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Legal AI tools can help law firms in predicting litigation, onboarding clients, and performing due diligence.
Artificial intelligence (AI) has become a crucial part of our everyday lives as well as businesses. Businesses that specialize in developing AI applications continuously build advanced use cases capable of disrupting various industries. AI is being extensively used in medicine, e-commerce, retail, FMCG, construction, and other sectors. Now, AI applications are making their way into law firms to assist lawyers as well as clients. Legal AI solutions are slowly transforming how law firm operations are handled.
Legal AI solutions can automate various routine tasks and help law firms in onboarding new clients. Lawyers can utilize the time saved on routine tasks on important cases that need human attention. AI applications can analyze large quantities of data, which can be used to simplify several tasks in law firms, including analysis of past cases. AI will streamline multiple operations in law firms, leading to increased productivity.
The following legal AI applications can improve law firms’ operations:
The due diligence process is one of the most crucial tasks performed by lawyers. As part of the process, lawyers confirm facts and figures and access legal situations precisely. Due diligence helps law firms advise clients about their legal options and inform them about the actions they can take. Since the due diligence process requires pinpoint accuracy, it could be tedious and time-consuming. AI applications can automate the due diligence process and execute it much faster than humans. For example, JPMorgan uses an AI-powered in-house legal tool called COIN, which extracts 150 attributes from over 12,000 commercial credit agreements and contracts in a matter of seconds. The company claims that this is worth 36,000 hours of legal work done by its loan officers and lawyers. Law firms can develop similar applications to speed up the due diligence process and eliminate errors.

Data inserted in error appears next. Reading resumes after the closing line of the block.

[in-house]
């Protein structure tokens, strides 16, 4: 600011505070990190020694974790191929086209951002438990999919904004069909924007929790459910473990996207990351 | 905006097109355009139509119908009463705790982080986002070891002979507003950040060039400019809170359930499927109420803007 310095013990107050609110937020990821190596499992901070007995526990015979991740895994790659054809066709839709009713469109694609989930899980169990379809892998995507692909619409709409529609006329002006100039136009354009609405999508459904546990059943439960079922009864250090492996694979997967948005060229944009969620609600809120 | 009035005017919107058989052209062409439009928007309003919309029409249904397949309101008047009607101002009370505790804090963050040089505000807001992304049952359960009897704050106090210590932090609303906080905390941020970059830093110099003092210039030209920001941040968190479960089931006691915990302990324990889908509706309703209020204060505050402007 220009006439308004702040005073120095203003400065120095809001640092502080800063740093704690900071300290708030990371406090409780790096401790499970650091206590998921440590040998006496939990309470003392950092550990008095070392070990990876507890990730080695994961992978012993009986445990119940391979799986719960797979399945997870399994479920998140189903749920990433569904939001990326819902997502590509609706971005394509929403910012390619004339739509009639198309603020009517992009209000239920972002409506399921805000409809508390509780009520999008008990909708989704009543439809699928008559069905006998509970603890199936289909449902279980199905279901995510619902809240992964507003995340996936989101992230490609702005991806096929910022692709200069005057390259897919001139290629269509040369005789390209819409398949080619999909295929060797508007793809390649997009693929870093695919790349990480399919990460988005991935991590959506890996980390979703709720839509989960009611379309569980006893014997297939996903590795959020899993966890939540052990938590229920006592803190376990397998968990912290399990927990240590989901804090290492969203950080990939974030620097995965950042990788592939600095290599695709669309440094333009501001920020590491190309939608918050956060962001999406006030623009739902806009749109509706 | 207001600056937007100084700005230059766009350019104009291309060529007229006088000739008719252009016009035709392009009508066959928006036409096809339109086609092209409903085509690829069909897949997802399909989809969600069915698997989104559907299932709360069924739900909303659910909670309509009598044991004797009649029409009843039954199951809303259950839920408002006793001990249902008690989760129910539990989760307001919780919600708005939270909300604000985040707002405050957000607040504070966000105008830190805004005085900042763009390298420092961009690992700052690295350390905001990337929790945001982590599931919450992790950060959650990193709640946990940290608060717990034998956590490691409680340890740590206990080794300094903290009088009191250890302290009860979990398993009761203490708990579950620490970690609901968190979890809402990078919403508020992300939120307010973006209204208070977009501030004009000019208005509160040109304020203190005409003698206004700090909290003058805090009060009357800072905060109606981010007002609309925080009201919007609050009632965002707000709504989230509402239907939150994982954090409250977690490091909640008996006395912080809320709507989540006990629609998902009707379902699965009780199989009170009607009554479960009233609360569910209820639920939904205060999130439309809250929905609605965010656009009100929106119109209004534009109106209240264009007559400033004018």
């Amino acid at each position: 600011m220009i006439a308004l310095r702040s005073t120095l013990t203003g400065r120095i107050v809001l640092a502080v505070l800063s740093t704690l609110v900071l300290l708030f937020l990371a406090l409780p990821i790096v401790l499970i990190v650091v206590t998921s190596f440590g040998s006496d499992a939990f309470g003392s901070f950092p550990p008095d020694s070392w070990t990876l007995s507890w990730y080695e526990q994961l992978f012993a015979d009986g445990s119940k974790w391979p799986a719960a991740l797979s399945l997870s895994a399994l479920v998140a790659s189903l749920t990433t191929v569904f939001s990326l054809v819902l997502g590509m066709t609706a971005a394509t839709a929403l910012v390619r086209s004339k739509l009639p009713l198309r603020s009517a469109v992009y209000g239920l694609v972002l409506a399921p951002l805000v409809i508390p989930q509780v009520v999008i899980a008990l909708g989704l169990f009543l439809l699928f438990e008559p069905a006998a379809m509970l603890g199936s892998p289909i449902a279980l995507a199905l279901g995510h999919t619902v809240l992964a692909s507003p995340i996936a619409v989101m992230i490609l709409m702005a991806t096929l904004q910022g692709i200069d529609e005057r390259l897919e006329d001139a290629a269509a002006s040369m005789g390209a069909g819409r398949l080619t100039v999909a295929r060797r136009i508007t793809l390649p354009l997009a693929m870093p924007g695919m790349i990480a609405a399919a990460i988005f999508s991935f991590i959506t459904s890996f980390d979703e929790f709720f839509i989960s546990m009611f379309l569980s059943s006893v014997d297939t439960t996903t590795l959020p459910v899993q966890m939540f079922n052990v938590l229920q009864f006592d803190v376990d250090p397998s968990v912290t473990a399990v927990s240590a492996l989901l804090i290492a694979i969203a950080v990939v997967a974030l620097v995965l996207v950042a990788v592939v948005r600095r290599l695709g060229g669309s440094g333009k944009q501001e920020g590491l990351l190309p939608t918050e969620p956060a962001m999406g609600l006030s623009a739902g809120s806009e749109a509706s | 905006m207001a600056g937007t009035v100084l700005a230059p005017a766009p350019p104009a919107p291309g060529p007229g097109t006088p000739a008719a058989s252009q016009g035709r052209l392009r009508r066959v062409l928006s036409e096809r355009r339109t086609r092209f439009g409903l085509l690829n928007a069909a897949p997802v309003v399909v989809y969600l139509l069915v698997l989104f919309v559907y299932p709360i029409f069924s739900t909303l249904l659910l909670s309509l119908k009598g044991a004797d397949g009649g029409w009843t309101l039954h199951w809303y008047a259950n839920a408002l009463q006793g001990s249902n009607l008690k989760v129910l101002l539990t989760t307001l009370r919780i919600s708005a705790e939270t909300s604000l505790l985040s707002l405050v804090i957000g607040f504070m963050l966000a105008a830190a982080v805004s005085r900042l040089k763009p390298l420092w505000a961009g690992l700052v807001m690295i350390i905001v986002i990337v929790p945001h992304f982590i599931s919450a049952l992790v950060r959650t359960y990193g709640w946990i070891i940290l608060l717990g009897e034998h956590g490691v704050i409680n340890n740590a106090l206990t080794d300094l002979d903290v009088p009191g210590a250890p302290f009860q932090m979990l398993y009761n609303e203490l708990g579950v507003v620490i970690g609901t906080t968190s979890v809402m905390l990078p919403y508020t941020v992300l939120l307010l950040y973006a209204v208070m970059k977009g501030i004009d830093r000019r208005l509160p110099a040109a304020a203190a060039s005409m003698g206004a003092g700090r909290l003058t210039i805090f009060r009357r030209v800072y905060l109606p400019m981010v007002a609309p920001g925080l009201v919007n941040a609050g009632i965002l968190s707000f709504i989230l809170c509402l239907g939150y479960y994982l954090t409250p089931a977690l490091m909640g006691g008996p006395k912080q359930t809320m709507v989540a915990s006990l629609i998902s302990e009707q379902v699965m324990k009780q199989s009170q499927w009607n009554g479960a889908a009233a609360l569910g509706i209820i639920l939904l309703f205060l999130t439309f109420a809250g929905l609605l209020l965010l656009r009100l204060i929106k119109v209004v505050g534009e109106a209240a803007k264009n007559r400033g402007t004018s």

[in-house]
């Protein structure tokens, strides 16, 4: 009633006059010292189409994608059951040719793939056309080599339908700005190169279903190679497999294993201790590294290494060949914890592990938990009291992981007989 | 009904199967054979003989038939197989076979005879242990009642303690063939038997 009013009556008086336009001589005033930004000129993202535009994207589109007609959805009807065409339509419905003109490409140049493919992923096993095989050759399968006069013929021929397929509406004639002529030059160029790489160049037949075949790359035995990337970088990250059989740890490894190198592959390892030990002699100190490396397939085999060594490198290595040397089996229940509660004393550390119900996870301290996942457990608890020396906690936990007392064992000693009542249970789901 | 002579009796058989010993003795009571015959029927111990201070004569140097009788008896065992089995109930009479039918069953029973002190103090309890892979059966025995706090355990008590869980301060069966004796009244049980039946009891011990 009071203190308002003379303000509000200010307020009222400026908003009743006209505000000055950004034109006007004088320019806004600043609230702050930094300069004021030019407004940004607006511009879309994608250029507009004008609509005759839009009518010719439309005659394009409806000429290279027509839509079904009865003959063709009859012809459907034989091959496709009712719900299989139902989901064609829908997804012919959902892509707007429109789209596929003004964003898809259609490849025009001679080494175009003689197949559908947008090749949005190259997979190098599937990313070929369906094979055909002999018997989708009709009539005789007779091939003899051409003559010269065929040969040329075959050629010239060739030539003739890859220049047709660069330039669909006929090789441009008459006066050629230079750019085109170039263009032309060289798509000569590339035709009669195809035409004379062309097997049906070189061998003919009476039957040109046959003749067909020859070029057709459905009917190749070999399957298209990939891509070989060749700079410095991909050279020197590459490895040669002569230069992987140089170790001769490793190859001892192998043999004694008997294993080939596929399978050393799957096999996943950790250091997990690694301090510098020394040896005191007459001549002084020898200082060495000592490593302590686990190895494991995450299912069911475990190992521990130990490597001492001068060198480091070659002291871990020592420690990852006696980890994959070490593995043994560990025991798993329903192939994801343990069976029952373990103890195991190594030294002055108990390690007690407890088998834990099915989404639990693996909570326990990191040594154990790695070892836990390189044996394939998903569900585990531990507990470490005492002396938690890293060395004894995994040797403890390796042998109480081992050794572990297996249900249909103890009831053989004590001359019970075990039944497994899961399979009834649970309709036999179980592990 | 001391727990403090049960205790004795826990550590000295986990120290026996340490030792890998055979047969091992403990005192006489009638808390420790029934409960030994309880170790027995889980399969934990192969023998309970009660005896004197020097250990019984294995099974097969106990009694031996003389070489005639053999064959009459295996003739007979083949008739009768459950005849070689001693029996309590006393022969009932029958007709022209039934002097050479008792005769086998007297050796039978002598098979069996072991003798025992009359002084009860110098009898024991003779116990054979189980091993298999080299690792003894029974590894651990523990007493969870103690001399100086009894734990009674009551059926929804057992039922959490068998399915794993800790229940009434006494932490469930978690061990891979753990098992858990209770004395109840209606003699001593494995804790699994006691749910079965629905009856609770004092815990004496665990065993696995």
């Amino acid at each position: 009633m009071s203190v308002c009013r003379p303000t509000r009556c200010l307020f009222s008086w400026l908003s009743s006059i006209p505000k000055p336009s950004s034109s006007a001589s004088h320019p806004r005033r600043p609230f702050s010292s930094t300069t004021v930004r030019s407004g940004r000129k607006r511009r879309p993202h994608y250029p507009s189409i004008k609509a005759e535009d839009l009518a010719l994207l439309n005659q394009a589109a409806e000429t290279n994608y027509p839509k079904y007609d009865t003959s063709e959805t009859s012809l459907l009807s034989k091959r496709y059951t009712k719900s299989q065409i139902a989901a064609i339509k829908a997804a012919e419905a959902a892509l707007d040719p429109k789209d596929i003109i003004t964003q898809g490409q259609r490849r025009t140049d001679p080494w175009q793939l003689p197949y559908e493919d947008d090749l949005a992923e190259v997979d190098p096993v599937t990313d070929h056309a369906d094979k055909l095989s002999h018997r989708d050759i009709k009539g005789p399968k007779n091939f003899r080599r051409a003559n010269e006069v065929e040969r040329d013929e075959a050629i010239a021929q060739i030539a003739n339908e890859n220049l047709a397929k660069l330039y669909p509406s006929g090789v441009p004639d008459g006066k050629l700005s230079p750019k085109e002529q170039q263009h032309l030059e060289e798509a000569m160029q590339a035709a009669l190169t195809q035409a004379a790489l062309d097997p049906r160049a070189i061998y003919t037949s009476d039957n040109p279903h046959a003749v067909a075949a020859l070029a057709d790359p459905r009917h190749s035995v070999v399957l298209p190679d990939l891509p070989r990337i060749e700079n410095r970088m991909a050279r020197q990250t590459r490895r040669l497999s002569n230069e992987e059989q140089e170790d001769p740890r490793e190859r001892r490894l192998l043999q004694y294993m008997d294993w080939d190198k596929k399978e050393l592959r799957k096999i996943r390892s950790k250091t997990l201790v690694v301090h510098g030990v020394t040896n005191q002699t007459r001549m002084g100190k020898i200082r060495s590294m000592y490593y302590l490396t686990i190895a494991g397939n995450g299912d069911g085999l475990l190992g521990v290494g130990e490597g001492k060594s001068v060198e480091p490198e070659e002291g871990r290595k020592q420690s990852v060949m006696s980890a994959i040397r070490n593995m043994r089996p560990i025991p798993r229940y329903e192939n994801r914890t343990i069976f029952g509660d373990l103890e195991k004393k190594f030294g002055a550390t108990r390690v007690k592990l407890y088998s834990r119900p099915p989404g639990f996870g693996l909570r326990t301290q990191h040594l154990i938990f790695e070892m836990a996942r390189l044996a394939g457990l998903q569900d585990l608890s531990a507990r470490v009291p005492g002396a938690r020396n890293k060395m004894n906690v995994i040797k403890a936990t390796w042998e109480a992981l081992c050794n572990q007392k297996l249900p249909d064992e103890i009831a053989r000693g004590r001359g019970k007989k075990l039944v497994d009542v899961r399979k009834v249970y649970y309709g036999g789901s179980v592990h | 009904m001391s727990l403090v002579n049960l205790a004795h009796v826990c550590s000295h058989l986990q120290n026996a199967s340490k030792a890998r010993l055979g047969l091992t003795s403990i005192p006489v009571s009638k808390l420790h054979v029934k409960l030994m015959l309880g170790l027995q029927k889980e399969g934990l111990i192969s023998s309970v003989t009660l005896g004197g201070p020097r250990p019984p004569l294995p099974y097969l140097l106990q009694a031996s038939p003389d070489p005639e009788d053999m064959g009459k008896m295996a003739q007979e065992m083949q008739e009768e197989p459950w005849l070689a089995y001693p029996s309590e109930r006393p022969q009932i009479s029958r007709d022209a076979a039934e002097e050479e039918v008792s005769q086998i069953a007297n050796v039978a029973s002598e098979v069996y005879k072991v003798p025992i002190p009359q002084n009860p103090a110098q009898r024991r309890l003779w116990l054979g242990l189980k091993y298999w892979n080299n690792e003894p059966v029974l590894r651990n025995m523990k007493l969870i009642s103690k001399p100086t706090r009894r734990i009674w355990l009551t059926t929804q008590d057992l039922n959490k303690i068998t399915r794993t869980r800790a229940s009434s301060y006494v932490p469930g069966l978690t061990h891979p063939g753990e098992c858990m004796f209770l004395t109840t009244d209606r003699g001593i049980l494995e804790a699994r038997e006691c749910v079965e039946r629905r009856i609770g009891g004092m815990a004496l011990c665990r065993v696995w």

AI developers are building machine learning models that predict the outcomes of pending cases. Although such tools are in the early stages of development, they are already showing promising results. Blue J Legal is working on an AI-based legal prediction engine that specializes in tax law. The company claims that its AI tool can predict outcomes of pending cases with an average of 90% accuracy. Legal AI tools like these will revolutionize the way law firms approach cases. Law firms will begin using such applications to plan litigation strategies, quickly approach settlement negotiations, and reduce the number of cases that go to trial.
E-commerce platforms like Amazon use AI-based chatbots to address customer queries and complaints. Similar solutions can be implemented by law firms to address clients. Law firms can deploy AI-powered chatbots to offer preliminary legal advice to people and help in getting them on board. Chatbots can also act as a buffer between law firms and potential clients to gather necessary information before human interaction is requested. These bots will direct clients to a lawyer if their case needs expert advice.
Legal AI tools are expected to be adopted extensively by law firms due to increased efficiency in business operations. Early adopters will have the upper hand over their competitors, and they will be able to test new AI applications that are in the early stages of development. As developers work on making AI even more advanced, future applications of AI will make routine tasks in law firms even quicker and error-free.
Naveen is the Founder and CEO of Allerin, a software solutions provider that delivers innovative and agile solutions that enable to automate, inspire and impress. He is a seasoned professional with more than 20 years of experience, with extensive experience in customizing open source products for cost optimizations of large scale IT deployment. He is currently working on Internet of Things solutions with Big Data Analytics. Naveen completed his programming qualifications in various Indian institutes.
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